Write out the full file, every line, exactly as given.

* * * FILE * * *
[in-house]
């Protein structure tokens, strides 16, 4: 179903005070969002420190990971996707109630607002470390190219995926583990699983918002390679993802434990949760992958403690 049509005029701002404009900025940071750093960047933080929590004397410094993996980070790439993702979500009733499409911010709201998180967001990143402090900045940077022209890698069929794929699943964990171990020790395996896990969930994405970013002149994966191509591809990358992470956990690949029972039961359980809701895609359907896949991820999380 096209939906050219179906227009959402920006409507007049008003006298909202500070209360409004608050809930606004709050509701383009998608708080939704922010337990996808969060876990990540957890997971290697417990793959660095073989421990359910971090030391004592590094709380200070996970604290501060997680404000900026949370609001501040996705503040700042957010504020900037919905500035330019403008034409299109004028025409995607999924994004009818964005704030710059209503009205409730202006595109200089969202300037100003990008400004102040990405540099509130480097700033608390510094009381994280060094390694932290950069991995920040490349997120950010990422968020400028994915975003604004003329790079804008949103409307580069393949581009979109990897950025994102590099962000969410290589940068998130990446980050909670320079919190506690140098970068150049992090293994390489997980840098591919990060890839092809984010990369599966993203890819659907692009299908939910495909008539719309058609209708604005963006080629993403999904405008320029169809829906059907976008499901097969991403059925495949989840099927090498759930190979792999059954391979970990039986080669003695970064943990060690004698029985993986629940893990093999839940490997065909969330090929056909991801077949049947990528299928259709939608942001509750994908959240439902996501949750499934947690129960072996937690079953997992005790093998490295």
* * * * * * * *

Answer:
[in-house]
């Protein structure tokens, strides 16, 4: 179903005070969002420190990971996707109630607002470390190219995926583990699983918002390679993802434990949760992958403690 049509005029701002404009900025940071750093960047933080929590004397410094993996980070790439993702979500009733499409911010709201998180967001990143402090900045940077022209890698069929794929699943964990171990020790395996896990969930994405970013002149994966191509591809990358992470956990690949029972039961359980809701895609359907896949991820999380 096209939906050219179906227009959402920006409507007049008003006298909202500070209360409004608050809930606004709050509701383009998608708080939704922010337990996808969060876990990540957890997971290697417990793959660095073989421990359910971090030391004592590094709380200070996970604290501060997680404000900026949370609001501040996705503040700042957010504020900037919905500035330019403008034409299109004028025409995607999924994004009818964005704030710059209503009205409730202006595109200089969202300037100003990008400004102040990405540099509130480097700033608390510094009381994280060094390694932290950069991995920040490349997120950010990422968020400028994915975003604004003329790079804008949103409307580069393949581009979109990897950025994102590099962000969410290589940068998130990446980050909670320079919190506690140098970068150049992090293994390489997980840098591919990060890839092809984010990369599966993203890819659907692009299908939910495909008539719309058609209708604005963006080629993403999904405008320029169809829906059907976008499901097969991403059925495949989840099927090498759930190979792999059954391979970990039986080669003695970064943990060690004698029985993986629940893990093999839940490997065909969330090929056909991801077949049947990528299928259709939608942001509750994908959240439902996501949750499934947690129960072996937690079953997992005790093998490295």